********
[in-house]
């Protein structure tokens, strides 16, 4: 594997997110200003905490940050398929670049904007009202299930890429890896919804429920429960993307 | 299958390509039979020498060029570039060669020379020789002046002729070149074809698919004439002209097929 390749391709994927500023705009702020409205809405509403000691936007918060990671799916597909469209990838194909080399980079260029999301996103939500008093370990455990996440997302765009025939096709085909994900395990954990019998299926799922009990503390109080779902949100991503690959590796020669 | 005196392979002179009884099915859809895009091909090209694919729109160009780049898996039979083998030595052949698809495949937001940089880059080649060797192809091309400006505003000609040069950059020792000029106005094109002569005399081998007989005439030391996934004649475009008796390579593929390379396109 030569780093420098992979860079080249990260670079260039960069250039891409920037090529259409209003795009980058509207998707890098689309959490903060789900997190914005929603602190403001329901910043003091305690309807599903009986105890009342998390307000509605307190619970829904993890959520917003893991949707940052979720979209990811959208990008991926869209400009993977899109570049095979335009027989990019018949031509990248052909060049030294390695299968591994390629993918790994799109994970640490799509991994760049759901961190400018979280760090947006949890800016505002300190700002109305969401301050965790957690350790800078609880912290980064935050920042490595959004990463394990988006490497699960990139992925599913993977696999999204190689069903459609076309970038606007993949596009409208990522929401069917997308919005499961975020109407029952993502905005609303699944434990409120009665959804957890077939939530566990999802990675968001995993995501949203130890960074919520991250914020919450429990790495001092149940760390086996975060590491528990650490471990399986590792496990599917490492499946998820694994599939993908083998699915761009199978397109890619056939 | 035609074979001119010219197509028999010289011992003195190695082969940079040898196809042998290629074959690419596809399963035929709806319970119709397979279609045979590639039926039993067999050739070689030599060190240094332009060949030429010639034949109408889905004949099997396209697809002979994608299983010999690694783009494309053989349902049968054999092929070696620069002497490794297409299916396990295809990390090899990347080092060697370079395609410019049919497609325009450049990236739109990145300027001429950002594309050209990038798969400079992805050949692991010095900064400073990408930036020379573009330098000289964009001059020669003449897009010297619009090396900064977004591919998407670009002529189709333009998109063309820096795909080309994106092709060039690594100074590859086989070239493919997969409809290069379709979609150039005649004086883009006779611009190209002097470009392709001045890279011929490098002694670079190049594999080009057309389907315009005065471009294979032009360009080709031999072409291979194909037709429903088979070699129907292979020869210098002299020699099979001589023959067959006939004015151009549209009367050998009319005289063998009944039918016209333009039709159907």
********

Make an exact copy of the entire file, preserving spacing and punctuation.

[in-house]
């Protein structure tokens, strides 16, 4: 594997997110200003905490940050398929670049904007009202299930890429890896919804429920429960993307 | 299958390509039979020498060029570039060669020379020789002046002729070149074809698919004439002209097929 390749391709994927500023705009702020409205809405509403000691936007918060990671799916597909469209990838194909080399980079260029999301996103939500008093370990455990996440997302765009025939096709085909994900395990954990019998299926799922009990503390109080779902949100991503690959590796020669 | 005196392979002179009884099915859809895009091909090209694919729109160009780049898996039979083998030595052949698809495949937001940089880059080649060797192809091309400006505003000609040069950059020792000029106005094109002569005399081998007989005439030391996934004649475009008796390579593929390379396109 030569780093420098992979860079080249990260670079260039960069250039891409920037090529259409209003795009980058509207998707890098689309959490903060789900997190914005929603602190403001329901910043003091305690309807599903009986105890009342998390307000509605307190619970829904993890959520917003893991949707940052979720979209990811959208990008991926869209400009993977899109570049095979335009027989990019018949031509990248052909060049030294390695299968591994390629993918790994799109994970640490799509991994760049759901961190400018979280760090947006949890800016505002300190700002109305969401301050965790957690350790800078609880912290980064935050920042490595959004990463394990988006490497699960990139992925599913993977696999999204190689069903459609076309970038606007993949596009409208990522929401069917997308919005499961975020109407029952993502905005609303699944434990409120009665959804957890077939939530566990999802990675968001995993995501949203130890960074919520991250914020919450429990790495001092149940760390086996975060590491528990650490471990399986590792496990599917490492499946998820694994599939993908083998699915761009199978397109890619056939 | 035609074979001119010219197509028999010289011992003195190695082969940079040898196809042998290629074959690419596809399963035929709806319970119709397979279609045979590639039926039993067999050739070689030599060190240094332009060949030429010639034949109408889905004949099997396209697809002979994608299983010999690694783009494309053989349902049968054999092929070696620069002497490794297409299916396990295809990390090899990347080092060697370079395609410019049919497609325009450049990236739109990145300027001429950002594309050209990038798969400079992805050949692991010095900064400073990408930036020379573009330098000289964009001059020669003449897009010297619009090396900064977004591919998407670009002529189709333009998109063309820096795909080309994106092709060039690594100074590859086989070239493919997969409809290069379709979609150039005649004086883009006779611009190209002097470009392709001045890279011929490098002694670079190049594999080009057309389907315009005065471009294979032009360009080709031999072409291979194909037709429903088979070699129907292979020869210098002299020699099979001589023959067959006939004015151009549209009367050998009319005289063998009944039918016209333009039709159907």